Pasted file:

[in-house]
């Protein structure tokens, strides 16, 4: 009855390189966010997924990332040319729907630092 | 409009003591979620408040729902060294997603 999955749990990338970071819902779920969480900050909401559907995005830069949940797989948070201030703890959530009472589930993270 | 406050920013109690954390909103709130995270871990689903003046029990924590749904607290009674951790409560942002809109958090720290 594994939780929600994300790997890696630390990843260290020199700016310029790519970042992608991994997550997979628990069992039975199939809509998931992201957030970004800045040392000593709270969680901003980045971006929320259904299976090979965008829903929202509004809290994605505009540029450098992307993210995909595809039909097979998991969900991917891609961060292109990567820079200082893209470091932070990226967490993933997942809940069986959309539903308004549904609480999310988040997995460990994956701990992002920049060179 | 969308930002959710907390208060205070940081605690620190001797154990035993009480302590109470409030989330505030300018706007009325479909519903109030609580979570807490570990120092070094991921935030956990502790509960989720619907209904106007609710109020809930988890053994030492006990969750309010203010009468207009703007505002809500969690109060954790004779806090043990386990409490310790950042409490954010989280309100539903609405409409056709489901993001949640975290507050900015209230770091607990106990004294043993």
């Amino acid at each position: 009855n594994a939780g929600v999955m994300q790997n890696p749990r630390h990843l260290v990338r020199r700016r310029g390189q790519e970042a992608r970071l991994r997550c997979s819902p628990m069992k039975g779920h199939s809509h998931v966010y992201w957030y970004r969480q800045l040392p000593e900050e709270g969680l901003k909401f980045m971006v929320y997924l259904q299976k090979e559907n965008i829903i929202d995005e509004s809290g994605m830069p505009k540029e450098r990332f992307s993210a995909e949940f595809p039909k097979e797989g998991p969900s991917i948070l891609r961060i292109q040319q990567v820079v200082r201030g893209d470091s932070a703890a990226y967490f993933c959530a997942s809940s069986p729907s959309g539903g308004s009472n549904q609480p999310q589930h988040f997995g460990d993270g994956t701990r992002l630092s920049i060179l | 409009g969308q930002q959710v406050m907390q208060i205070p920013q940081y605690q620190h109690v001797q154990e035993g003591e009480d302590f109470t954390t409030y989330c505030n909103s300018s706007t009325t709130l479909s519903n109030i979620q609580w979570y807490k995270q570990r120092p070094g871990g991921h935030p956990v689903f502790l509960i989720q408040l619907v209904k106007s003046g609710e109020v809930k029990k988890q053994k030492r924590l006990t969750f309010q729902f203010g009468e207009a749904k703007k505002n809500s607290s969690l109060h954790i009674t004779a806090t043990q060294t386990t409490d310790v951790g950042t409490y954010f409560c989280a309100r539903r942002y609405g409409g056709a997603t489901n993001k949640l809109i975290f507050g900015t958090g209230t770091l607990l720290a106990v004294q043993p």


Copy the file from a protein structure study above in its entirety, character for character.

[in-house]
């Protein structure tokens, strides 16, 4: 009855390189966010997924990332040319729907630092 | 409009003591979620408040729902060294997603 999955749990990338970071819902779920969480900050909401559907995005830069949940797989948070201030703890959530009472589930993270 | 406050920013109690954390909103709130995270871990689903003046029990924590749904607290009674951790409560942002809109958090720290 594994939780929600994300790997890696630390990843260290020199700016310029790519970042992608991994997550997979628990069992039975199939809509998931992201957030970004800045040392000593709270969680901003980045971006929320259904299976090979965008829903929202509004809290994605505009540029450098992307993210995909595809039909097979998991969900991917891609961060292109990567820079200082893209470091932070990226967490993933997942809940069986959309539903308004549904609480999310988040997995460990994956701990992002920049060179 | 969308930002959710907390208060205070940081605690620190001797154990035993009480302590109470409030989330505030300018706007009325479909519903109030609580979570807490570990120092070094991921935030956990502790509960989720619907209904106007609710109020809930988890053994030492006990969750309010203010009468207009703007505002809500969690109060954790004779806090043990386990409490310790950042409490954010989280309100539903609405409409056709489901993001949640975290507050900015209230770091607990106990004294043993």
């Amino acid at each position: 009855n594994a939780g929600v999955m994300q790997n890696p749990r630390h990843l260290v990338r020199r700016r310029g390189q790519e970042a992608r970071l991994r997550c997979s819902p628990m069992k039975g779920h199939s809509h998931v966010y992201w957030y970004r969480q800045l040392p000593e900050e709270g969680l901003k909401f980045m971006v929320y997924l259904q299976k090979e559907n965008i829903i929202d995005e509004s809290g994605m830069p505009k540029e450098r990332f992307s993210a995909e949940f595809p039909k097979e797989g998991p969900s991917i948070l891609r961060i292109q040319q990567v820079v200082r201030g893209d470091s932070a703890a990226y967490f993933c959530a997942s809940s069986p729907s959309g539903g308004s009472n549904q609480p999310q589930h988040f997995g460990d993270g994956t701990r992002l630092s920049i060179l | 409009g969308q930002q959710v406050m907390q208060i205070p920013q940081y605690q620190h109690v001797q154990e035993g003591e009480d302590f109470t954390t409030y989330c505030n909103s300018s706007t009325t709130l479909s519903n109030i979620q609580w979570y807490k995270q570990r120092p070094g871990g991921h935030p956990v689903f502790l509960i989720q408040l619907v209904k106007s003046g609710e109020v809930k029990k988890q053994k030492r924590l006990t969750f309010q729902f203010g009468e207009a749904k703007k505002n809500s607290s969690l109060h954790i009674t004779a806090t043990q060294t386990t409490d310790v951790g950042t409490y954010f409560c989280a309100r539903r942002y609405g409409g056709a997603t489901n993001k949640l809109i975290f507050g900015t958090g209230t770091l607990l720290a106990v004294q043993p």